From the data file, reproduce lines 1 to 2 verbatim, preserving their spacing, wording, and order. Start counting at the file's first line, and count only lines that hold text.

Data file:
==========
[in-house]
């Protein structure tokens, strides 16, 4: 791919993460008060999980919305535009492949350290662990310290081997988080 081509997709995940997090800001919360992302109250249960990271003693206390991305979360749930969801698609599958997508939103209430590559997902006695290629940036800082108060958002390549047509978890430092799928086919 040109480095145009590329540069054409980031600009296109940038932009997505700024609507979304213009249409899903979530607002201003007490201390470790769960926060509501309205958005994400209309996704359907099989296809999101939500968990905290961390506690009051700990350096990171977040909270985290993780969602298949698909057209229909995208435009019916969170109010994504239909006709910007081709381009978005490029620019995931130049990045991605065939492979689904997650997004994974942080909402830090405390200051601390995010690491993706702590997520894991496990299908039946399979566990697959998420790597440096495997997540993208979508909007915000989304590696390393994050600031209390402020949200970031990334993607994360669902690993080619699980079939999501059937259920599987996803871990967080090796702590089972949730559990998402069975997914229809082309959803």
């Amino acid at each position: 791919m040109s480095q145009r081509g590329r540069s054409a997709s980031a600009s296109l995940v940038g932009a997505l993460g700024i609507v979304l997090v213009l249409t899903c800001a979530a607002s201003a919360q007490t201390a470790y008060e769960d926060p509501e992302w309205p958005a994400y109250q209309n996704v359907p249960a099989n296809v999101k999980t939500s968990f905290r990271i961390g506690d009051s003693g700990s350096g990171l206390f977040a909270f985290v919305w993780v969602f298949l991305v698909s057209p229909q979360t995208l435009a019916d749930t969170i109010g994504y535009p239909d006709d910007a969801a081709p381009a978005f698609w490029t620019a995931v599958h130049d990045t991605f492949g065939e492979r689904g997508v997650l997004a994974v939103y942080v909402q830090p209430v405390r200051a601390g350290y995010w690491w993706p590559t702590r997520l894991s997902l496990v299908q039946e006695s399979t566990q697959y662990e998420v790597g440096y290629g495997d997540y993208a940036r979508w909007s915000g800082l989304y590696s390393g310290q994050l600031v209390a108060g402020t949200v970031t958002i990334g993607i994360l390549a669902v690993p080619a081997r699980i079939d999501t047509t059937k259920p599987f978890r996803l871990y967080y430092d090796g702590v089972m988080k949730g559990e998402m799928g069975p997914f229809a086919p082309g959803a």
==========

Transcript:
[in-house]
């Protein structure tokens, strides 16, 4: 791919993460008060999980919305535009492949350290662990310290081997988080 081509997709995940997090800001919360992302109250249960990271003693206390991305979360749930969801698609599958997508939103209430590559997902006695290629940036800082108060958002390549047509978890430092799928086919 040109480095145009590329540069054409980031600009296109940038932009997505700024609507979304213009249409899903979530607002201003007490201390470790769960926060509501309205958005994400209309996704359907099989296809999101939500968990905290961390506690009051700990350096990171977040909270985290993780969602298949698909057209229909995208435009019916969170109010994504239909006709910007081709381009978005490029620019995931130049990045991605065939492979689904997650997004994974942080909402830090405390200051601390995010690491993706702590997520894991496990299908039946399979566990697959998420790597440096495997997540993208979508909007915000989304590696390393994050600031209390402020949200970031990334993607994360669902690993080619699980079939999501059937259920599987996803871990967080090796702590089972949730559990998402069975997914229809082309959803």